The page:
A celebration of black female excellence in film and television – Epigram | Episode Movies

Through Molly Grogan, Third year, English

As Black History Month 2022 draws to a close (although its messages should be celebrated throughout the year), we’ve shortlisted just a few of the many talented Black creatives working in film and television. Some of her stories are radical, others funny, the most challenging, but always focus on black voices and experiences. Surely these inspiring women are making much-needed changes happen.

Michaela Coel in I May Destroy You (2020)

I once saw Michaela Coel on the Elizabeth subway line and the seconds she blew past me (in full and ethereal glamour) were may be the best in my life. It’s because of her BBC show i can destroy you (2020) has completely changed my life and my world view.

i can destroy you (2020) // Photo by HBO, courtesy of IMDB

Written by and starring Coel, it follows author Arabella as she struggles to narrate the night of her sexual assault, only to find she was peppered. A dark and poignant comedy, Coel’s lovable yet complicated characters and brutally honest dialogue put a face to the victims we hear about every day – the sisters, friends, friends of friends and girls in class – we still don’t protect be able.

The series fantastically culminates in revenge and justice, envisioning the “what if” scenarios of confronting the perpetrator, an outcome that too many cases fail to achieve. Not only is it a stunning portrait of flawed femininity, it also focuses on the stories of black voices portraying Paapa Essiedu and Weruche Opia as Arabella’s best friends, both also suffering from their own personal turmoil.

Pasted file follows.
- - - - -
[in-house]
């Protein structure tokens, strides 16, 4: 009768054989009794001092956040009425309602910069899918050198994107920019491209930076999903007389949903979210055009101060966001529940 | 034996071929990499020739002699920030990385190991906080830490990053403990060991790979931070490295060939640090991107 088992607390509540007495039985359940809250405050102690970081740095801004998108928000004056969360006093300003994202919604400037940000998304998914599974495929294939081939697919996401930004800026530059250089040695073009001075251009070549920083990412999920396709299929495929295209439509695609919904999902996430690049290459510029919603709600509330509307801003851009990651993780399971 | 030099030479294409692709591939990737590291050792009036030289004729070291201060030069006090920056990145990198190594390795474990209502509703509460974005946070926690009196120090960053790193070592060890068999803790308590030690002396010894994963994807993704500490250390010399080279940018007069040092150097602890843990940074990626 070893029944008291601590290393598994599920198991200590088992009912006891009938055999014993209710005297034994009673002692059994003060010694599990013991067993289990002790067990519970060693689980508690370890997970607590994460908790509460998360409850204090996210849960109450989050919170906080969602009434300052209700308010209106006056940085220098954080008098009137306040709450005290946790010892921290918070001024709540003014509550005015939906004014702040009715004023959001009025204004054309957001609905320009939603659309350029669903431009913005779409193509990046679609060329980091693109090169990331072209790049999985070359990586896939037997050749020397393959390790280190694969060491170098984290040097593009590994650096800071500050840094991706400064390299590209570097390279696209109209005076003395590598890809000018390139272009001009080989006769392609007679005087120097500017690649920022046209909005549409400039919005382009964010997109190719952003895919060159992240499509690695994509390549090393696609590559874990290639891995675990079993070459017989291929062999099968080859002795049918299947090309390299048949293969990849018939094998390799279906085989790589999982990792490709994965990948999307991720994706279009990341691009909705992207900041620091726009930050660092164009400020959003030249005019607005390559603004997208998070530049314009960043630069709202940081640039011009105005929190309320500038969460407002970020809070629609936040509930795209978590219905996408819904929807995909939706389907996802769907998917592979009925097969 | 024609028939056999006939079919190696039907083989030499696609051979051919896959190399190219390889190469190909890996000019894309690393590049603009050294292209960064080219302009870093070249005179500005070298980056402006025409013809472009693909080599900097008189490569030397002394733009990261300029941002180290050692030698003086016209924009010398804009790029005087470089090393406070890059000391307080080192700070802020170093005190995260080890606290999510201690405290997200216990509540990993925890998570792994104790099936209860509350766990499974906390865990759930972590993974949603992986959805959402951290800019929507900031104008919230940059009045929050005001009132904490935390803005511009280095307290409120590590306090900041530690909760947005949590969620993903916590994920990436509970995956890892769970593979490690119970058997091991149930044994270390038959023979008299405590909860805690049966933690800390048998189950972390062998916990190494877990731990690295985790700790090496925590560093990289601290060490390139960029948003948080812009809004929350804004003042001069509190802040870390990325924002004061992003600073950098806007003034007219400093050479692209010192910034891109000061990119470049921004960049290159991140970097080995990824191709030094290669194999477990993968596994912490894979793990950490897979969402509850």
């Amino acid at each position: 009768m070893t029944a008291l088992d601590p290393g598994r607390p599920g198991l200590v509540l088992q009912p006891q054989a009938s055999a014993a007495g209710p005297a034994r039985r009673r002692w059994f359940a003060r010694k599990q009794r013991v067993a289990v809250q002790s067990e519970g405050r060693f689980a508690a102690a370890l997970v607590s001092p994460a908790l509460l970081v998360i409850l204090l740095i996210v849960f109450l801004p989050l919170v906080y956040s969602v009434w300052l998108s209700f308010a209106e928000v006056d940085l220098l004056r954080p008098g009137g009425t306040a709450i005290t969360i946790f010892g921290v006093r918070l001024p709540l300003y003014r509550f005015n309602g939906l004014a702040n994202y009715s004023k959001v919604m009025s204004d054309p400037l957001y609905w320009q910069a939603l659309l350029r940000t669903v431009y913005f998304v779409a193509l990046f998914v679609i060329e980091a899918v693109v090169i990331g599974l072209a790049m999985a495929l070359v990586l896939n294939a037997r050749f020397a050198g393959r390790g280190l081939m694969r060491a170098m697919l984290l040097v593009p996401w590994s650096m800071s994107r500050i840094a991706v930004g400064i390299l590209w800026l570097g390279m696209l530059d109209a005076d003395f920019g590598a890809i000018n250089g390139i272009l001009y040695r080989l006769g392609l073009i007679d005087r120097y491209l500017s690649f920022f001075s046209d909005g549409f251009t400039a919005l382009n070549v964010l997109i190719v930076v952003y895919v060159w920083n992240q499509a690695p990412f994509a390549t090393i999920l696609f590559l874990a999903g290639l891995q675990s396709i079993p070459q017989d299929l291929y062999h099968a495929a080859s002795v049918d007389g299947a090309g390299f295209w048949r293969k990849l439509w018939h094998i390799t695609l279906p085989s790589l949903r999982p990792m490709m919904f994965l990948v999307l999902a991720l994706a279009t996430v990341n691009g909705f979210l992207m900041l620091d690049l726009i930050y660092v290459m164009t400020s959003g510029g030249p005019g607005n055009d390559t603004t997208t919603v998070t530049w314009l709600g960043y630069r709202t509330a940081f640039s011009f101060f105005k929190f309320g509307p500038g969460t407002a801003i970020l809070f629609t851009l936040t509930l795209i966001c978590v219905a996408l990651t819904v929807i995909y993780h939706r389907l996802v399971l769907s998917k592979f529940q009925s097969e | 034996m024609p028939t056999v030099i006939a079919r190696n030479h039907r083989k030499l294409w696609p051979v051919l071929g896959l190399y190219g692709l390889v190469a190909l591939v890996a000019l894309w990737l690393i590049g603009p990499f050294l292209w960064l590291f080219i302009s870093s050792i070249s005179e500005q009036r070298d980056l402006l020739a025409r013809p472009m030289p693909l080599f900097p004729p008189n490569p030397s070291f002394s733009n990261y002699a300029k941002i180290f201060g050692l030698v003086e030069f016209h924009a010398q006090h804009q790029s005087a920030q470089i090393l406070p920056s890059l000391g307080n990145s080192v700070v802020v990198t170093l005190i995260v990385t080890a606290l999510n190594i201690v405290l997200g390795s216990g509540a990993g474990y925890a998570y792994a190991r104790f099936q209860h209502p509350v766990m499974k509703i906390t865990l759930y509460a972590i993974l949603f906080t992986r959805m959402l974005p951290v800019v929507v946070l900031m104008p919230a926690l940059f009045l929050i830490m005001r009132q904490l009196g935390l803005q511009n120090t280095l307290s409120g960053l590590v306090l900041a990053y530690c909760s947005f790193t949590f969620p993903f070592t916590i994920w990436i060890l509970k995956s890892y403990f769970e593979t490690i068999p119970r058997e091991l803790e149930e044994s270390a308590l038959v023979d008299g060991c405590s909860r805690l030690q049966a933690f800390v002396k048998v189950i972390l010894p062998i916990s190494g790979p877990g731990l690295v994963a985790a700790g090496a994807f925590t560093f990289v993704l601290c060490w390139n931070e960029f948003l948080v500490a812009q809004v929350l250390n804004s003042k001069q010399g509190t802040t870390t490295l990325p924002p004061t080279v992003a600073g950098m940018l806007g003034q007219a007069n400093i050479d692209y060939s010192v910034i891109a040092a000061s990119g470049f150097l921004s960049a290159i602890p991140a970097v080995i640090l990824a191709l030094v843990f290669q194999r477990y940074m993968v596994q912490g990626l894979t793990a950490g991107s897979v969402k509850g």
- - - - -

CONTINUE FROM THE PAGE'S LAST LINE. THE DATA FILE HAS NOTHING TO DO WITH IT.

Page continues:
i can destroy you (2020) // Photo by HBO, courtesy of IMDB

After being approached by Netflix to do the show, Coel turned her down as she insisted on having complete creative freedom – after being mistreated during production chewing gum (2015-2017). This reflects the agency Arabella seeks in the show to express herself, even if it means abandoning the traditional, meek “victim” image and instead embracing a dark, unforgiving, and unflinching side of herself.

Coel told GQ that when she goes into the Italian ocean in the penultimate episode, “this is the moment where she gathers that kind of darkness that she needs to overcome her trauma,” and it’s certainly the unfiltered one Art. It’s really exciting. See a black female narrative that rejects viewer audiences’ usual demand for “savory” stories that somehow also center them so as not to touch on white fragility.The show’s success is an example of more than a kind of bravery.

Filmography of Ava Duvernay

director of Selma (2014), A wrinkle in time (2018), when they see us (2019) and 13. (2016), Duvernay shows no sign that she will stop releasing groundbreaking, conversation-starting films and TV shows.

Selma (2014) // Photo by Paramount Pictures, courtesy of IMDB

Known for her intrepid documentaries and biopics centered around the likes of Martin Luther King Jr. and Central Park 5, she strives for change and champions the use of film as protest.

She has been nominated for numerous awards and won the Emmy for her 2019 miniseries when they see us, Duvernay is determined to shine a spotlight on cases of historical injustice and bring them into the white-dominated cultural zeitgeist. Her incredibly influential filmmaking has paved the way for other black women directors and creatives in the industry.